Microsoft closes its underwater data center 'Project Natick' after 11 years

The company said there were fewer server failures as compared to servers on land

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Microsoft closes its underwater data center 'Project Natick' after 11 years

Microsoft has silently discontinued its 2013-began Project Natick underwater data center (UDC) experiment. According to a recent DatacenterDynamics report, the Redmond giant has confirmed the discontinuation of Project Natick. 

Microsoft’s underwater data center Project Natick is no more

Talking with the publication about the closure of Project Natick, Noelle Walsh who is Microsoft’s Head of Cloud Operations + Innovation said:  

I’m not building subsea data centers anywhere in the world. My team worked on it, and it worked. We learned a lot about operations below sea level and vibration and impacts on the server. So, we’ll apply those learning to other cases.

Given the trend, data centers have a promising future and are expected to see a growth spike in the near future. One such example of this is NVIDIA, which recently surpassed Microsoft to become the most valued company on Earth. The chipmaker sold over 3.76 million data center GPUs in 2023.

As Tom’s Hardware notes, these GPUs would consume 14.3 TWh of electricity every year, excluding the cooling solutions. As per the DataSpan report, almost 40% of data center consumption is in cooling systems. Therefore, Microsoft might want to reduce the power requirements for building a data center. Doing so can reduce or eliminate the cost we talked about before.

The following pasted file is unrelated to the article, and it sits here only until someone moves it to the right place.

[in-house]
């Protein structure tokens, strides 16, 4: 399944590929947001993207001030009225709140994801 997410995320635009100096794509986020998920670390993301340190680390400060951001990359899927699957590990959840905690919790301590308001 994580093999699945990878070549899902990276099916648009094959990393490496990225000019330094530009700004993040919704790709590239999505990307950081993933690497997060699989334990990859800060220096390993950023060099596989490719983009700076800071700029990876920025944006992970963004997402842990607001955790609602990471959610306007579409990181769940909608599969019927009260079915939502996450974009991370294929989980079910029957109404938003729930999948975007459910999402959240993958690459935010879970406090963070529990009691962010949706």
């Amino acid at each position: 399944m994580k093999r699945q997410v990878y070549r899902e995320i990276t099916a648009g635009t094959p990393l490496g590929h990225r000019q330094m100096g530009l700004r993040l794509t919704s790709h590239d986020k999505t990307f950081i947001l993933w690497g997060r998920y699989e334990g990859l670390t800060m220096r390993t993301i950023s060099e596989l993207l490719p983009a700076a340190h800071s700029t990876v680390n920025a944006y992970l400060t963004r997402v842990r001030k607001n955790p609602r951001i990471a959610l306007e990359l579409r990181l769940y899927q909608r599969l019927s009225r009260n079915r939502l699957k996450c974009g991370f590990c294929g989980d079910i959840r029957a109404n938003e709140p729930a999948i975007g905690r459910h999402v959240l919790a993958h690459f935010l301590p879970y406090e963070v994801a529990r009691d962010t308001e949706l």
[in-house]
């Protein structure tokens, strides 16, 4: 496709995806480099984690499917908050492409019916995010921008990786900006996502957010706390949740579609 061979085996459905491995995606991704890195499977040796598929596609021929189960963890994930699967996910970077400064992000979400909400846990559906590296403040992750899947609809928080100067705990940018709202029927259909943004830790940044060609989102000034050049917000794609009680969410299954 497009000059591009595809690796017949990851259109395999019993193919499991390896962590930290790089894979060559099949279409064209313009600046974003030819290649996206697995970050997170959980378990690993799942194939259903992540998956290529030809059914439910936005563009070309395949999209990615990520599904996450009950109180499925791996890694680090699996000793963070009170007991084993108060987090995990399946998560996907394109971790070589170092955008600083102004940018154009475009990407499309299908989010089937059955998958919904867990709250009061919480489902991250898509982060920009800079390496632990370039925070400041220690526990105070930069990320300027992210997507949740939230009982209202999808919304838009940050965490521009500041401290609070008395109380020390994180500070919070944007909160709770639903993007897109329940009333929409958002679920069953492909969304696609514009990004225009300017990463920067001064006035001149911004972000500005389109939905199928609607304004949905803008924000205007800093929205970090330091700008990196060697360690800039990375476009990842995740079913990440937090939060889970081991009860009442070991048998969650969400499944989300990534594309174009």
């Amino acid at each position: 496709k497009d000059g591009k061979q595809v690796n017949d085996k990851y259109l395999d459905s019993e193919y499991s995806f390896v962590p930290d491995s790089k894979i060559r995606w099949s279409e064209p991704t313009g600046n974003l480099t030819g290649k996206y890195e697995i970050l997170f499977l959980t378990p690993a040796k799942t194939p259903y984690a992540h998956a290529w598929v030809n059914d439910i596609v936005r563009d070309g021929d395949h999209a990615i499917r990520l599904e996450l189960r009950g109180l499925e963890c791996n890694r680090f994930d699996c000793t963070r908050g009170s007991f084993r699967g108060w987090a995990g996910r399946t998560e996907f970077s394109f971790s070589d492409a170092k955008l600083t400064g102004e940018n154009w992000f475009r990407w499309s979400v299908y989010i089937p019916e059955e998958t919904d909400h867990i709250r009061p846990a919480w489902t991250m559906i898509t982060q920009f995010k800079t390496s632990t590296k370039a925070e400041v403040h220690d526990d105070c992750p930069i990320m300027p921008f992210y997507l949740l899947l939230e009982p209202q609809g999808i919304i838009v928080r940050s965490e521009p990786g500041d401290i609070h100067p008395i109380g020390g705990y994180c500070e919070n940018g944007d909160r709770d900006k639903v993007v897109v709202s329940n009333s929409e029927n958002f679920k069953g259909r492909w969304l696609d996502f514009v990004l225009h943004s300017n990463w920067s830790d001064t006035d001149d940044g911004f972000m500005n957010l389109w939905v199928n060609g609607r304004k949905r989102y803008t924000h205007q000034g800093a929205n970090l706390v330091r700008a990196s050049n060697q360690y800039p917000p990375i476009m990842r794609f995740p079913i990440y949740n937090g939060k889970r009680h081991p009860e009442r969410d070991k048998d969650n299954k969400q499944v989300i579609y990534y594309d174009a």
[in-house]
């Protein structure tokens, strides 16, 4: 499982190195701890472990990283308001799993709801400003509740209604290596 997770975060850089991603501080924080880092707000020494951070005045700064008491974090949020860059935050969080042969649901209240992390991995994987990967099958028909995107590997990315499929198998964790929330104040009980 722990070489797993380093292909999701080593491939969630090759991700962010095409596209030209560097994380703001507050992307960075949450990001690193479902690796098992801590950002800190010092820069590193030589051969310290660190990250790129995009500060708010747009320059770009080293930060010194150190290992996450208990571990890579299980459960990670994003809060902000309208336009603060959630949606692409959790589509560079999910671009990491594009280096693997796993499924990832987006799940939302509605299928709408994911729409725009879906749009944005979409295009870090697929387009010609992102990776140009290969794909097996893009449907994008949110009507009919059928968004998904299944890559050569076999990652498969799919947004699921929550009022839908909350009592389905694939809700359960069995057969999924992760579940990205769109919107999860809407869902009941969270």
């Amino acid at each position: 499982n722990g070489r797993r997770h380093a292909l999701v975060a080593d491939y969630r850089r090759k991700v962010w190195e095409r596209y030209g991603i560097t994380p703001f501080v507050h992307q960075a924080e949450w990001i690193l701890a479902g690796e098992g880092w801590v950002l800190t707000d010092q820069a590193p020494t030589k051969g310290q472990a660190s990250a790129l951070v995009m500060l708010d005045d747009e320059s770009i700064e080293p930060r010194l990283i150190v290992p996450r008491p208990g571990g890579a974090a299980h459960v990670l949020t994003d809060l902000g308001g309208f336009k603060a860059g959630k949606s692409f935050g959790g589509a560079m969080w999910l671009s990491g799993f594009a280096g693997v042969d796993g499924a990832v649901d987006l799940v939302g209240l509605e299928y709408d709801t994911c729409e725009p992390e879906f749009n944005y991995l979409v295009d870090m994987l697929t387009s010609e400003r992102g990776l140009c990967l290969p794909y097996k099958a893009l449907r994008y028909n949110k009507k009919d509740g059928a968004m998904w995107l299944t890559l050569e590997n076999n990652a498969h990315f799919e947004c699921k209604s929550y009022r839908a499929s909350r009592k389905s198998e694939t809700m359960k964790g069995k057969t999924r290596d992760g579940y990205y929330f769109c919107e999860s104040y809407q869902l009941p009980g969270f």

There were fewer server failures as compared to servers on land

Leaving potential energy saving aside, Microsoft has also figured out other things too. For example, out of 855 submerged servers installed off the coast in Scotland in 2018, Microsoft only lost six. It is promising considering eight out of 135 servers needed replacement on the parallel experiment Microsoft carried out on land.

Percent-wise, it is approx. 0.7% loss in the sea compared to 5.9% on land. Microsoft says that the stable temperature of seawater and the inert nitrogen gas used to protect the servers are the main reasons behind the optimistic numbers. The company hasn’t ruled out the involvement of robots in data centers, too. It said:

We’re looking at robotics more from the perspective that some of these new servers will be very heavy. How can we automate that versus having people push things around? We are learning from other industries on robotics, but we’re also very cognizant that we need people. I don’t want people worried about their jobs.

Not to forget, Microsoft hasn’t said anything about whether it will start another UDC experiment like Project Natick in the future. However, we can’t rule out that possibility, especially when Microsoft is making huge investments to build data centers in countries like Thailand and Spain.

Earlier this year, there were reports of Microsoft partnering with OpenAI to build a $100 billion data center in the US as part of the Stargate project, too. 

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